Sandinistas and Contras The Contras
A fuller picture of Sandinista policies toward the peasant and ethnic minority populations emerges when examining the intermittent contra war in the Nicaraguan countryside. Managua has portrayed the Sandinista-contra conflict not as an internal civil war but as essentially a struggle between "U.S. imperialism" and the Nicaraguan people over national independence, state sovereignty, and economic development. Contra leaders, troops, supporters, and sympathizers have therefore been depicted in FSLN propaganda as traitors and mercenaries, while Managua's armed forces and militia units are presented as national heroes defending society from foreign aggression. In reality, numerous antiSandinista groups have surfaced in the country since 1979, and several have turned to armed insurgency because of growing government repression and receding prospects for democratization.1 For the most part, contra recruits are neither paid mercenaries nor former National Guardsmen. They are often ordinary campesinos and other farmers who joined the guerrilla forces voluntarily because of their opposition to FSLN policies.2 Many have grown resentful of Sandinista agricultural reforms, human rights abuses, political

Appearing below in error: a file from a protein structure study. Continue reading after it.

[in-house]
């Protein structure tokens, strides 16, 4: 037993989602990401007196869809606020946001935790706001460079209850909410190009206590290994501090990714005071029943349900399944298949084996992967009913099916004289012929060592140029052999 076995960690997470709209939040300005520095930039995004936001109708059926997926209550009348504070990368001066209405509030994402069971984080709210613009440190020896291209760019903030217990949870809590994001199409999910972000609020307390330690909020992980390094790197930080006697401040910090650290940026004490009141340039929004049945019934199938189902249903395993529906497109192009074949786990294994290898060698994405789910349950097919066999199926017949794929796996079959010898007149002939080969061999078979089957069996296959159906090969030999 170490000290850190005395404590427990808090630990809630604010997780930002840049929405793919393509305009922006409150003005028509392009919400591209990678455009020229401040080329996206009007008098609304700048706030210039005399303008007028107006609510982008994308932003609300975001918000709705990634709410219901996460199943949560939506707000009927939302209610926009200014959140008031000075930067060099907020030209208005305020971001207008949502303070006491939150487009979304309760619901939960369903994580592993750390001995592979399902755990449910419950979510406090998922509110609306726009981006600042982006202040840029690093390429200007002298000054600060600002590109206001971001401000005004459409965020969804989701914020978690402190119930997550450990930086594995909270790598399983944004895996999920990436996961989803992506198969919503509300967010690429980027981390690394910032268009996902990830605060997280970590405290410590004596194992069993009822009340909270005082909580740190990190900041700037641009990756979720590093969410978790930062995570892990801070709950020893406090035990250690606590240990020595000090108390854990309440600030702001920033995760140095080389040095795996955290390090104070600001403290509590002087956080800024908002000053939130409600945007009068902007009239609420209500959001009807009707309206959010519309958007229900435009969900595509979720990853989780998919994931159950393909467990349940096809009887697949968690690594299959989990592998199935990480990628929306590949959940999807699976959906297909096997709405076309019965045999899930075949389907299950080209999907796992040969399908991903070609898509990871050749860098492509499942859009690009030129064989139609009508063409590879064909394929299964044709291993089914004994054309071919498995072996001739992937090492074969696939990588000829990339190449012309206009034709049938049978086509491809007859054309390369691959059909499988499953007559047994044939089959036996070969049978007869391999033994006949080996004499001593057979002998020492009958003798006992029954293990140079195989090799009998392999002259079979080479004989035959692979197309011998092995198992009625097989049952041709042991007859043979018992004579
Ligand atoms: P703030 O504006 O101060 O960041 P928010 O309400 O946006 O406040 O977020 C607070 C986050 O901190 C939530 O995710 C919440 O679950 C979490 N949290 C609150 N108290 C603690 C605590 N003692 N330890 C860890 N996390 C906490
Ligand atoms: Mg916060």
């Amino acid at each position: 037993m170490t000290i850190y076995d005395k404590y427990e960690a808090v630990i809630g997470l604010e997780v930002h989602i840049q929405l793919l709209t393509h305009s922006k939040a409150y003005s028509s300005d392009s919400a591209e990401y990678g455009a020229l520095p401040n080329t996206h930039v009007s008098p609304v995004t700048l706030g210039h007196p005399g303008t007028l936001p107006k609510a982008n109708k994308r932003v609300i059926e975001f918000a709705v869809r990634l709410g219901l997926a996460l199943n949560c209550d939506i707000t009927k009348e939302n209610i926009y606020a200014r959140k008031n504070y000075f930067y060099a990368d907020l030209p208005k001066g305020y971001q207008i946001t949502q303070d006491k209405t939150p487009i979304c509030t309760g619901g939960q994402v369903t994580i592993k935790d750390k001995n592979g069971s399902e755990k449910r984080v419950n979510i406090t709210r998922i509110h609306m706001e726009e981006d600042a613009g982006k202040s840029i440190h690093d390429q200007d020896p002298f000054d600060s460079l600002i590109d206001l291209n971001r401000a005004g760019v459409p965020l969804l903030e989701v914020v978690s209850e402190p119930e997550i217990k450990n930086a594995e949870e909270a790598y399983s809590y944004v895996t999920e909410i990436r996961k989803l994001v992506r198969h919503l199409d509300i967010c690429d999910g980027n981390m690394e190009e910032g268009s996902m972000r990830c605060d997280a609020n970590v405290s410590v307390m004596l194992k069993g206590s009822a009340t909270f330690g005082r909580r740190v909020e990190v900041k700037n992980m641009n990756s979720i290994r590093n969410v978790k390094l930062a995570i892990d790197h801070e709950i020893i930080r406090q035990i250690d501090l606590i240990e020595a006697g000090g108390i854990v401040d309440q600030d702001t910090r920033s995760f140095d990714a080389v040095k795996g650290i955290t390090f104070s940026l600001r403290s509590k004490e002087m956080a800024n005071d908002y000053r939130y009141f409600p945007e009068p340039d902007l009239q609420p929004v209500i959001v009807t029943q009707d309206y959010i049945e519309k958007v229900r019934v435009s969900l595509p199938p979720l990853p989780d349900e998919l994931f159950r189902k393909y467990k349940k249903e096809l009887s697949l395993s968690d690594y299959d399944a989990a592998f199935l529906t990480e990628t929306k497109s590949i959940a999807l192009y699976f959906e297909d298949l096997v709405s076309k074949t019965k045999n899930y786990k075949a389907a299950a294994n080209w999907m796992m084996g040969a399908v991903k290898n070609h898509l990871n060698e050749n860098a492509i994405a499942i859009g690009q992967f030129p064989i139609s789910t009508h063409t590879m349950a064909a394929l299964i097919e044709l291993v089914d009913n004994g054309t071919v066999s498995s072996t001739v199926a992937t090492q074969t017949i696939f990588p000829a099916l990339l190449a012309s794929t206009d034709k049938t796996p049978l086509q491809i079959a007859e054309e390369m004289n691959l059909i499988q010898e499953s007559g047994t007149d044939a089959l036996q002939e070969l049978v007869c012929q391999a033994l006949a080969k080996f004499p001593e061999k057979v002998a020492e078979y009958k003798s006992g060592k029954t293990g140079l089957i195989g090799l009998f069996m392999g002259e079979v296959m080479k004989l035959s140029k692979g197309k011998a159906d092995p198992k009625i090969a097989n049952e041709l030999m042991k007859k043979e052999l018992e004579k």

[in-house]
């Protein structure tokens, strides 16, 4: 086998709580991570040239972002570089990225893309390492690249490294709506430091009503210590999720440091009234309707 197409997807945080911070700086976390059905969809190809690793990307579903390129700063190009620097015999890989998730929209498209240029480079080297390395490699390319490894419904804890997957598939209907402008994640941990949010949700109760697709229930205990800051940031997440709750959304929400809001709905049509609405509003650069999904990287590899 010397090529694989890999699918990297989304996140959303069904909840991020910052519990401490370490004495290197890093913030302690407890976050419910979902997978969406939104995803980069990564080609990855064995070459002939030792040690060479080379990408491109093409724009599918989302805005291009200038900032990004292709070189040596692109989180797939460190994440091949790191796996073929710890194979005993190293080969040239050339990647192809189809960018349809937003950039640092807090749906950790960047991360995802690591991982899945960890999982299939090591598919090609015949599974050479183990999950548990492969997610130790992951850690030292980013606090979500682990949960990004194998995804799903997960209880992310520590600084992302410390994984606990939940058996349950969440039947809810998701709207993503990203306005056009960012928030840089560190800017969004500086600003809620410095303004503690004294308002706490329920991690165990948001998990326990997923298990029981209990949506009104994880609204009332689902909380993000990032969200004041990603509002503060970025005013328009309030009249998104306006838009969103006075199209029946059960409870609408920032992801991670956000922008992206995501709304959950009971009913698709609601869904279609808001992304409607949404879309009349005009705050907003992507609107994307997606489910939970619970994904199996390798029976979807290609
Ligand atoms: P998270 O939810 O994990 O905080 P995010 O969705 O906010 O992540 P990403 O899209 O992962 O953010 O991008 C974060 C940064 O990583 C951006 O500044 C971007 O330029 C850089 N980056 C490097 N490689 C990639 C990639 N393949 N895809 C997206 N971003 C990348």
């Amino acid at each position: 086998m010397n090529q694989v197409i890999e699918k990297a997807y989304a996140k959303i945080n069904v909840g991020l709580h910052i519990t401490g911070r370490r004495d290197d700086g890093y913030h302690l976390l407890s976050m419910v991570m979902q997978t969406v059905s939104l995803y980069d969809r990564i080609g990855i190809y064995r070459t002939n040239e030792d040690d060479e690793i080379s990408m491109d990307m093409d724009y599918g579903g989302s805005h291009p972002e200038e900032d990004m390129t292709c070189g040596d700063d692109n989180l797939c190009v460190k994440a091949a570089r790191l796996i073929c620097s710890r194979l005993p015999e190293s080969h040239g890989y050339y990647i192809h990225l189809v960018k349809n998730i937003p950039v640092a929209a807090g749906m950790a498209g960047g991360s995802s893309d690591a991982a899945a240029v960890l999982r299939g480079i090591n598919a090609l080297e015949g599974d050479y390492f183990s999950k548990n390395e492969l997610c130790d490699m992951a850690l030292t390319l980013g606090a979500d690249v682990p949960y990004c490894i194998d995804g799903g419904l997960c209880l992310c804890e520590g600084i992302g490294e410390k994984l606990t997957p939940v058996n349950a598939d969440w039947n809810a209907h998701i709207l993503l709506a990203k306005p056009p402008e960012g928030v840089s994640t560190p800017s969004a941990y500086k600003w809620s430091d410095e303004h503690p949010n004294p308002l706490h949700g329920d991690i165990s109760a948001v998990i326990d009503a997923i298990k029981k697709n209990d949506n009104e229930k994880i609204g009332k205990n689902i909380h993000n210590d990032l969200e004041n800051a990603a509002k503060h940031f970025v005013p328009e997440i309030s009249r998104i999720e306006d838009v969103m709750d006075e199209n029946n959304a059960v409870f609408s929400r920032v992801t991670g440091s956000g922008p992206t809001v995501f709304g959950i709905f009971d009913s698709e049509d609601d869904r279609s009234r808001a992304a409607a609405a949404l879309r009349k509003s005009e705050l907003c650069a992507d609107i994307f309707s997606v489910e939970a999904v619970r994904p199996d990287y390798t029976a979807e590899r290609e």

Questia, a part of Gale, Cengage Learning. www.questia.com
Publication information: Book title: Sandinista Communism and Rural Nicaragua. Contributors: Janusz Bugajski - Author. Publisher: Praeger. Place of publication: New York. Publication year: 1990. Page number: 88.
This material is protected by copyright and, with the exception of fair use, may not be further copied, distributed or transmitted in any form or by any means.